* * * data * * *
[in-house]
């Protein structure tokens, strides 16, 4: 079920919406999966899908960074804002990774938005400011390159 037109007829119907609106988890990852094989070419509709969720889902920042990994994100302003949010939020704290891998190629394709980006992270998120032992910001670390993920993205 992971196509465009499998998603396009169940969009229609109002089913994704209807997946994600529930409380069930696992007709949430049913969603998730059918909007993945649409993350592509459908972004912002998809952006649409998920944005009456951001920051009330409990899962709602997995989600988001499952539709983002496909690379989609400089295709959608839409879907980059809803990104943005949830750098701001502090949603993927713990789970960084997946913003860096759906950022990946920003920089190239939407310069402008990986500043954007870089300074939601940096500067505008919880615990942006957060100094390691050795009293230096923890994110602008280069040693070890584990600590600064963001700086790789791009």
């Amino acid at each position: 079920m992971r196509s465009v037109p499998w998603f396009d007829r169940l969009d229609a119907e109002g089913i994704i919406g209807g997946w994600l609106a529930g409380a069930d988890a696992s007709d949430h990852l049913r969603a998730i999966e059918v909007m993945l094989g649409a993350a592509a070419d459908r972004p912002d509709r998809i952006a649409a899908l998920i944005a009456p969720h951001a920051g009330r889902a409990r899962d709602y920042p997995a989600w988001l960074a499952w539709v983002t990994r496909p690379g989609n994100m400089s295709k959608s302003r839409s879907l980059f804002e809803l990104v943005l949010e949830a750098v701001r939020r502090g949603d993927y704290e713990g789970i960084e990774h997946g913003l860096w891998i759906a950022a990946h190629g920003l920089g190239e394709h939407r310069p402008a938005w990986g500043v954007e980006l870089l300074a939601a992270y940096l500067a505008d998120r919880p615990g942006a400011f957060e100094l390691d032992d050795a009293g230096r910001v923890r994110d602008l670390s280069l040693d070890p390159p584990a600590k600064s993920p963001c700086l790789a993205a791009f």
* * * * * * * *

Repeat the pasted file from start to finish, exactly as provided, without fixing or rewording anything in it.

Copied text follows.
[in-house]
């Protein structure tokens, strides 16, 4: 079920919406999966899908960074804002990774938005400011390159 037109007829119907609106988890990852094989070419509709969720889902920042990994994100302003949010939020704290891998190629394709980006992270998120032992910001670390993920993205 992971196509465009499998998603396009169940969009229609109002089913994704209807997946994600529930409380069930696992007709949430049913969603998730059918909007993945649409993350592509459908972004912002998809952006649409998920944005009456951001920051009330409990899962709602997995989600988001499952539709983002496909690379989609400089295709959608839409879907980059809803990104943005949830750098701001502090949603993927713990789970960084997946913003860096759906950022990946920003920089190239939407310069402008990986500043954007870089300074939601940096500067505008919880615990942006957060100094390691050795009293230096923890994110602008280069040693070890584990600590600064963001700086790789791009």
């Amino acid at each position: 079920m992971r196509s465009v037109p499998w998603f396009d007829r169940l969009d229609a119907e109002g089913i994704i919406g209807g997946w994600l609106a529930g409380a069930d988890a696992s007709d949430h990852l049913r969603a998730i999966e059918v909007m993945l094989g649409a993350a592509a070419d459908r972004p912002d509709r998809i952006a649409a899908l998920i944005a009456p969720h951001a920051g009330r889902a409990r899962d709602y920042p997995a989600w988001l960074a499952w539709v983002t990994r496909p690379g989609n994100m400089s295709k959608s302003r839409s879907l980059f804002e809803l990104v943005l949010e949830a750098v701001r939020r502090g949603d993927y704290e713990g789970i960084e990774h997946g913003l860096w891998i759906a950022a990946h190629g920003l920089g190239e394709h939407r310069p402008a938005w990986g500043v954007e980006l870089l300074a939601a992270y940096l500067a505008d998120r919880p615990g942006a400011f957060e100094l390691d032992d050795a009293g230096r910001v923890r994110d602008l670390s280069l040693d070890p390159p584990a600590k600064s993920p963001c700086l790789a993205a791009f």